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Dead Reckoning

2010 September 1

Don't rely solely on gadgets to know where you are going

I was down below checking our position on the ancient Loran C that came with our first boat, a 1976 Bristol 24. It was in the mid-1990s, and as a monetarily challenged writer, I'd invested nothing in additional electronics except for an Autohelm ST 2000 autopilot. We were off the coast of Maine between Casco Bay and Boothbay Harbor.

"Where did all this fog come from?" my wife, Liz, asked from the cockpit.

"It lives here," I said, concentrating on the Loran and the chart.

"Well, it's here big time," she said.

I stopped what I was doing. "It is?" I asked.

"Yeah, it's home," she said.

When I emerged from below a few seconds later, I was shocked to see nothing but gray mist. With only a highly suspect speedo, and no depthsounder, GPS or radar, and with big tides and plenty of rocks to hit, I started to sweat. I told Liz to adjust our heading to better compensate for the flood tide, adding about five degrees to the south just to be sure we'd clear the Cuckolds, a nasty ledge off Southport Island.

"Better to overshoot than find ha'd watah," I said, mimicking the accent of Down East Mainers.

I went below again, hoping that the Loran was working properly, but I didn't put much stock in it. It was almost always a half-mile off or more, and it sometimes wouldn't even work. I was pretty much on my own-in the fog.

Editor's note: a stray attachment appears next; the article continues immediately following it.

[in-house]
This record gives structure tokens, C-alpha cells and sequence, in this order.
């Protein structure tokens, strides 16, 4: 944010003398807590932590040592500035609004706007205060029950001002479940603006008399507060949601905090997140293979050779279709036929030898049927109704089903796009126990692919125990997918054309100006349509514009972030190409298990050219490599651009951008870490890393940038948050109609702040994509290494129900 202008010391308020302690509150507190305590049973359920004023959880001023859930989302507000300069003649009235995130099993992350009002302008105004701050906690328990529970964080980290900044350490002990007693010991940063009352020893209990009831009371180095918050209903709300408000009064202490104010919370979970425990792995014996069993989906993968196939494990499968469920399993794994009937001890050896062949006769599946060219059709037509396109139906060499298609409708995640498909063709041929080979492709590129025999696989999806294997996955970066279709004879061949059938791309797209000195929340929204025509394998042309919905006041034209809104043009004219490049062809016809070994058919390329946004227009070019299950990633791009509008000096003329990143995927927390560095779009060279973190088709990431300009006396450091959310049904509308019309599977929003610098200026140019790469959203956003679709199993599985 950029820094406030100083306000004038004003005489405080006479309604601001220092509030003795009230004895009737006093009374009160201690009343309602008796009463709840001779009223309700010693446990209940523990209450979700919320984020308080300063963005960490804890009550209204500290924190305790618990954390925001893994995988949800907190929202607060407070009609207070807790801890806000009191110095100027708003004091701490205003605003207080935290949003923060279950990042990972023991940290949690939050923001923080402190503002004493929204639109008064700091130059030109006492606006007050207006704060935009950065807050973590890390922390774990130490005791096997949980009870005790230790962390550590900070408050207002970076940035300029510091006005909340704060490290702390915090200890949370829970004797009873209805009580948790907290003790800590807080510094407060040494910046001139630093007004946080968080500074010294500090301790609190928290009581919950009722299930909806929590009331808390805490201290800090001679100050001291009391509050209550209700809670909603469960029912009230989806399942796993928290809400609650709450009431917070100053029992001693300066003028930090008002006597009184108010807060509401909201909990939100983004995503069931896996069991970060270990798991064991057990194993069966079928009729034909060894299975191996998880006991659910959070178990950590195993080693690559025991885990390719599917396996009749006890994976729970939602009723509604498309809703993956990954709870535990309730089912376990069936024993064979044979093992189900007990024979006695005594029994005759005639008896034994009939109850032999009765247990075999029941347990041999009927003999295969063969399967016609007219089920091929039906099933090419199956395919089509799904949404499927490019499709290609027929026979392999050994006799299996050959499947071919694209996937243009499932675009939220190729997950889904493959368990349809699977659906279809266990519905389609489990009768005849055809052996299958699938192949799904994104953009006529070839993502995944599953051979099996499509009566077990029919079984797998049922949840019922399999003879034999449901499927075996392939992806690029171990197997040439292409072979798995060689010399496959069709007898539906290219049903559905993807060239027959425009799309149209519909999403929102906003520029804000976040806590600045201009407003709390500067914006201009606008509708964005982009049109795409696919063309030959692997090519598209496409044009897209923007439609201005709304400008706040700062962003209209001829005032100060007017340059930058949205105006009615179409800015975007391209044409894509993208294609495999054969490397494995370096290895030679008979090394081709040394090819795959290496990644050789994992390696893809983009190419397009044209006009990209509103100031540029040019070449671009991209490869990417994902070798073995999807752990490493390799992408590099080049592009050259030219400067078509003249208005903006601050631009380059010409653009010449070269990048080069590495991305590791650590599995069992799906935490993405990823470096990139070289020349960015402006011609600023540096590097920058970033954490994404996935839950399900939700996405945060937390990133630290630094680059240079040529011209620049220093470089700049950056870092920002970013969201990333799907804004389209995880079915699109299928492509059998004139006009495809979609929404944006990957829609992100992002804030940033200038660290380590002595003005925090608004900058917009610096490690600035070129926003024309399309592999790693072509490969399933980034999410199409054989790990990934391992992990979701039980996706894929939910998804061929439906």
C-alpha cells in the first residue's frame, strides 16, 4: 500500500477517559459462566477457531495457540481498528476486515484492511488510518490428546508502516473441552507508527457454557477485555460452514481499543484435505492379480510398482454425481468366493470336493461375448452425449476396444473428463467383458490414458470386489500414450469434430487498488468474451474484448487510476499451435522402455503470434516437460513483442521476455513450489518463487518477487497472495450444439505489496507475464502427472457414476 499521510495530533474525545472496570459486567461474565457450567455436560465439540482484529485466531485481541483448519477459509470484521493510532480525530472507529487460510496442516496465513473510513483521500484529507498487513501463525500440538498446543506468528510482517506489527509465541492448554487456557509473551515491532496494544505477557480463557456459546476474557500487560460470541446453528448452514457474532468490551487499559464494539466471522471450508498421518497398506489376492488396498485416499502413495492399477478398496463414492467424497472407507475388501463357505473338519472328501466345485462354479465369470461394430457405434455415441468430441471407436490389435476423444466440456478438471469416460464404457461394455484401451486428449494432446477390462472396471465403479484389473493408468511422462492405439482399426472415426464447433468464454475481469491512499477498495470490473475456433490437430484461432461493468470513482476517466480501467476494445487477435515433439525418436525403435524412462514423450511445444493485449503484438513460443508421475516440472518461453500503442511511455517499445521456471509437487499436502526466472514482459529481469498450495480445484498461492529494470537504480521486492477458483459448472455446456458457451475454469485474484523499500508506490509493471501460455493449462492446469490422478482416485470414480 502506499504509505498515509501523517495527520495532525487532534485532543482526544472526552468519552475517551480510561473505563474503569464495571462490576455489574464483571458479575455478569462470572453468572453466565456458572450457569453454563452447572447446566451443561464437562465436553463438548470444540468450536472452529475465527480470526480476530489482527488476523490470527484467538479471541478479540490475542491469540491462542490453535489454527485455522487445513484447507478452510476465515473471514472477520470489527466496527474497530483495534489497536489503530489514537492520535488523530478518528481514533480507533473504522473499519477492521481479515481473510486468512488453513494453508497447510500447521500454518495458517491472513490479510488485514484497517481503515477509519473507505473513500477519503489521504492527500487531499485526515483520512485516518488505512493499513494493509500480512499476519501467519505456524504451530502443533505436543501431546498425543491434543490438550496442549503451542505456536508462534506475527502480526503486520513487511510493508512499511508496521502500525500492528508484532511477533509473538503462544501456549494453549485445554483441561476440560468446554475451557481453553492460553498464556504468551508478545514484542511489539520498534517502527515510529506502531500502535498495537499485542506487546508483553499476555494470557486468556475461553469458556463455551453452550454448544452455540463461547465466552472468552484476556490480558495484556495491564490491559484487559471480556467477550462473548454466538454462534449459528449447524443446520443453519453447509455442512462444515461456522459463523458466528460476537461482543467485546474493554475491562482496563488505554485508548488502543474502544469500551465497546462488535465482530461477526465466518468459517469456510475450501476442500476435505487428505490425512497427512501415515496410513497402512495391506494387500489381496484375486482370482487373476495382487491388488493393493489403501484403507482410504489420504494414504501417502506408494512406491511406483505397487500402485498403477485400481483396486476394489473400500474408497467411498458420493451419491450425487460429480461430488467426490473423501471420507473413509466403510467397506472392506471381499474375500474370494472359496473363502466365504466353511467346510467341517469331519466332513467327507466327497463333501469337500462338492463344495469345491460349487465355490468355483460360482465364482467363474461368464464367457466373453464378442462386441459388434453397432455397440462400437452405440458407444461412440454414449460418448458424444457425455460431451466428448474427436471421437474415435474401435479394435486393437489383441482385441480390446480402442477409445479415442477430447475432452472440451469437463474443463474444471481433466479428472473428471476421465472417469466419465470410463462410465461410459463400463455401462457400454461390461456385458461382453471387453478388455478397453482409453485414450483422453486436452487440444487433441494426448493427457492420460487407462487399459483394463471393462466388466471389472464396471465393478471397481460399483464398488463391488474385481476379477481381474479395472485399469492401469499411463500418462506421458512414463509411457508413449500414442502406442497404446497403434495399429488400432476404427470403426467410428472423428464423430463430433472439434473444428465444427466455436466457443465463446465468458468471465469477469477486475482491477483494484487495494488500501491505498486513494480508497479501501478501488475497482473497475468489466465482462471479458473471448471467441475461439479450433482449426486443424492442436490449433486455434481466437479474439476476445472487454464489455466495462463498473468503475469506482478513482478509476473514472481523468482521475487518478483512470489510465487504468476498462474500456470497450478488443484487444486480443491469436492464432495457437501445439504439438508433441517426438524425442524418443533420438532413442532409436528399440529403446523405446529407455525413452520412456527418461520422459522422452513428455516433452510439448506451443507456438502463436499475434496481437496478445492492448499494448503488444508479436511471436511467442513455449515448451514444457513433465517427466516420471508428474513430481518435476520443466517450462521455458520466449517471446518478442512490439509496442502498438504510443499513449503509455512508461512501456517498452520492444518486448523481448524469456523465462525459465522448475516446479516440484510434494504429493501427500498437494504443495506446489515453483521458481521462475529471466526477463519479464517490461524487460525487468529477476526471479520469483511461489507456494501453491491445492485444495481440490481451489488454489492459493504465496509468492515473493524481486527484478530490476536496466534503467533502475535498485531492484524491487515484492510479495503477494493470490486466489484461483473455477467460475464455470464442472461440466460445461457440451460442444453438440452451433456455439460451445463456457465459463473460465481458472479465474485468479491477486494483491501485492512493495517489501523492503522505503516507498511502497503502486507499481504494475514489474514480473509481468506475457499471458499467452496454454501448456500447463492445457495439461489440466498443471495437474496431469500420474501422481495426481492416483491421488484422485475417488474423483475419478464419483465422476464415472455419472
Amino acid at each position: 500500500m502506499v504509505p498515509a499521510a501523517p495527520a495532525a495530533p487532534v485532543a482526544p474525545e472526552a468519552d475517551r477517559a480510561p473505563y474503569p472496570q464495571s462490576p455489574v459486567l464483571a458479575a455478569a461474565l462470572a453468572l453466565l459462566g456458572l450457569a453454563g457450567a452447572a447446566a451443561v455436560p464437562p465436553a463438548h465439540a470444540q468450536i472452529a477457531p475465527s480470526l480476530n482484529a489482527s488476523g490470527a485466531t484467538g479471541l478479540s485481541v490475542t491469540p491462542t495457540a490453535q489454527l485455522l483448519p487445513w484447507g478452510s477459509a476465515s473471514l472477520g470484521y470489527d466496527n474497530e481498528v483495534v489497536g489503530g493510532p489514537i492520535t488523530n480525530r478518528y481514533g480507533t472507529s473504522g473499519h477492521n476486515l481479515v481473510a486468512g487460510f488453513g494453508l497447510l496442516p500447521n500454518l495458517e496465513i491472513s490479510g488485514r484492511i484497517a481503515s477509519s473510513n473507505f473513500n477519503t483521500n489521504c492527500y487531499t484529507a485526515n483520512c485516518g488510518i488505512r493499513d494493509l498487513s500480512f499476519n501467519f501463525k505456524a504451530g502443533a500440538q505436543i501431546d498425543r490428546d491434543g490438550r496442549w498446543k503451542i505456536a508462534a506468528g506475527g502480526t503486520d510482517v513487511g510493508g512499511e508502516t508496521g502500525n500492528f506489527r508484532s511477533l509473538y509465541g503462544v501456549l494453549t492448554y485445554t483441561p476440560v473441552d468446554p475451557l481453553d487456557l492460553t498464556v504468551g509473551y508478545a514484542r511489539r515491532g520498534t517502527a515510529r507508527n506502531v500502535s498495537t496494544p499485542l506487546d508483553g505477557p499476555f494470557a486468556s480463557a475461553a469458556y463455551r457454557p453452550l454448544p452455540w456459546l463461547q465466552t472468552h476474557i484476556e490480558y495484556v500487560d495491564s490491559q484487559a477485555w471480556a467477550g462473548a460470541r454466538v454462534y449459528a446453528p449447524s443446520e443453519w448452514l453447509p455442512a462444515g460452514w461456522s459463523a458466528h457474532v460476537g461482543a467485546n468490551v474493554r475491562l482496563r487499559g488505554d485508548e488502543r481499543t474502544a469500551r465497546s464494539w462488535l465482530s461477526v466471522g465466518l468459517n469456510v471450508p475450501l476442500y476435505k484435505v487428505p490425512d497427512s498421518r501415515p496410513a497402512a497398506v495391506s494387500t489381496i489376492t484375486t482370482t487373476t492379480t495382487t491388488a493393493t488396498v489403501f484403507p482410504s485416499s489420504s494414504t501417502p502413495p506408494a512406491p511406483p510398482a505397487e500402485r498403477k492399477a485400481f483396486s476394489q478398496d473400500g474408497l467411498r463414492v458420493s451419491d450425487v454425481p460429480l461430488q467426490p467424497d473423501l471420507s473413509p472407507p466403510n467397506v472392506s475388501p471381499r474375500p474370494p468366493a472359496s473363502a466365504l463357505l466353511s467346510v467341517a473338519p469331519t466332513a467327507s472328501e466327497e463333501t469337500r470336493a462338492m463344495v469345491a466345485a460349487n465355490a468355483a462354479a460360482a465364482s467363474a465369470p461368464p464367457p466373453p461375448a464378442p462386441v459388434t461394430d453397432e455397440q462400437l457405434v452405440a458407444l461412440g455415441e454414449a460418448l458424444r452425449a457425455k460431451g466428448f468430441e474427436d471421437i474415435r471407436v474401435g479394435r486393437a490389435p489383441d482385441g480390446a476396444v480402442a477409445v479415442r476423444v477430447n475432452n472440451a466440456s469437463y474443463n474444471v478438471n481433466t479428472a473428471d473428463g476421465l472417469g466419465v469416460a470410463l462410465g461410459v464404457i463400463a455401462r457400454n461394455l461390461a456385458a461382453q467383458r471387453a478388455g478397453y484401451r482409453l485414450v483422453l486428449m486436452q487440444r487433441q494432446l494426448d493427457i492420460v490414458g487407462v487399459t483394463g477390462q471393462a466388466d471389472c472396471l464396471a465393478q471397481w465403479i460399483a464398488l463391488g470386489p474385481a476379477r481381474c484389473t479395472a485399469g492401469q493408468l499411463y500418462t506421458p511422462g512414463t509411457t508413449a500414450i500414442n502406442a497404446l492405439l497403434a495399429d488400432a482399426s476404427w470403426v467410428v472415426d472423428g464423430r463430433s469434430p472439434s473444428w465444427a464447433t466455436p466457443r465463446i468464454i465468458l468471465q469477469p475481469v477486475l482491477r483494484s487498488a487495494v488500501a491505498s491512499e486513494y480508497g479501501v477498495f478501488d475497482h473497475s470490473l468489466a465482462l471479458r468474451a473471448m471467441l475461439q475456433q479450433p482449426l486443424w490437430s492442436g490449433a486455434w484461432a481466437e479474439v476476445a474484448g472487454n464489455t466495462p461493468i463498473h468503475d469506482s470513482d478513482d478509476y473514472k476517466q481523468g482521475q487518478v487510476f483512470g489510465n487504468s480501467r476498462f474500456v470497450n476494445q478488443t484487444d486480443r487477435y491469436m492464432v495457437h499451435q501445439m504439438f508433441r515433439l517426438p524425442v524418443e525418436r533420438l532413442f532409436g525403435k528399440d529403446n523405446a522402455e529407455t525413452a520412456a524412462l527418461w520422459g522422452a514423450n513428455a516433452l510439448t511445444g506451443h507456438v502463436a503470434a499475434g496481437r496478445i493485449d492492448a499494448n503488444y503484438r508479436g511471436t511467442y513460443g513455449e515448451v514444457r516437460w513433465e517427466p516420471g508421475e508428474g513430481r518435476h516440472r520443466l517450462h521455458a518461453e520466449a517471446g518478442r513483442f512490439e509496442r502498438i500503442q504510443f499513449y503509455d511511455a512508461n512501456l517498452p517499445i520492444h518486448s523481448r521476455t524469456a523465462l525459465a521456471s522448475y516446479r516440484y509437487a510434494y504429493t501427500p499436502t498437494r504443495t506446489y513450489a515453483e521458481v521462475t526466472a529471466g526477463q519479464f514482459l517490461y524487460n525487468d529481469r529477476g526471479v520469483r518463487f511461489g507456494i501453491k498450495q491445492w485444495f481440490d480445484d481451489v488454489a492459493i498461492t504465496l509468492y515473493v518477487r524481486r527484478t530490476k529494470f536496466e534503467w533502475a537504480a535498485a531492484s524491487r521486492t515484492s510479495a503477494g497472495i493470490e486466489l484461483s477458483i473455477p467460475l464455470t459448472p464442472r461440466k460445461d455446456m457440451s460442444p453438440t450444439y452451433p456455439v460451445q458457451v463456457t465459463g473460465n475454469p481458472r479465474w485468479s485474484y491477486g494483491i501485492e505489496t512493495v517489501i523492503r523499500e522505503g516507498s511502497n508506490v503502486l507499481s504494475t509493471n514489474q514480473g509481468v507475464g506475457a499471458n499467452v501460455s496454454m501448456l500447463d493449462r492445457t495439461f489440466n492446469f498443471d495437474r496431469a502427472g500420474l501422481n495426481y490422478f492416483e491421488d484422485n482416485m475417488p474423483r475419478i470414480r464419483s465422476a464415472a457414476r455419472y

Fortunately, I'd been keeping a DR plot, or dead reckoning, as well as an EP, or estimated position. I had a series of running fixes from sea buoy to sea buoy. I'd also gotten a couple fixes, which is by definition a crossing of two, three or more bearings on a chart. The bottom line is I knew where I was, even if I couldn't see where I was.

Nowadays, some sailors rely too much on GPS and electronic charts. In fact, I know a number of sailors who no longer carry paper charts. "Paper charts are too expensive," they say, choosing instead to rely on the "toys" to get them safely from point A to point B in a boat that costs as much as a nice house. GPS is fallible. So are electronic charts. A prudent mariner won't rely on any single source of data while on passage. Redundancy is the key, making DR handy to know.

The basics of DR are as follows. First, a DR differs from an EP because a DR is based on a plot from a known position-a harbor entrance, for example. It is then carried forward along a rhumbline from that position until the next fix. To do a DR, you need to know three things: the speed of the boat through the water, the time the boat has been under way since the last fix to determine the distance traveled, and the course you are steering.

That's an over-simplification, of course, because on a sailboat you're never going to maintain an exact speed. You're also going to be subject to (1) leeway, the push of wind against a boat that forces it to leeward; (2) set and drift, which translated into English means the set is the direction of a current (water moving in a given direction), and drift is the speed of the current (tidal or river); and (3) steering error. A DR doesn't take leeway and set and drift into account, but an EP does. That's why prudent navigators do both a DR and an EP. These folks are, alas, going the way of the pterodactyls.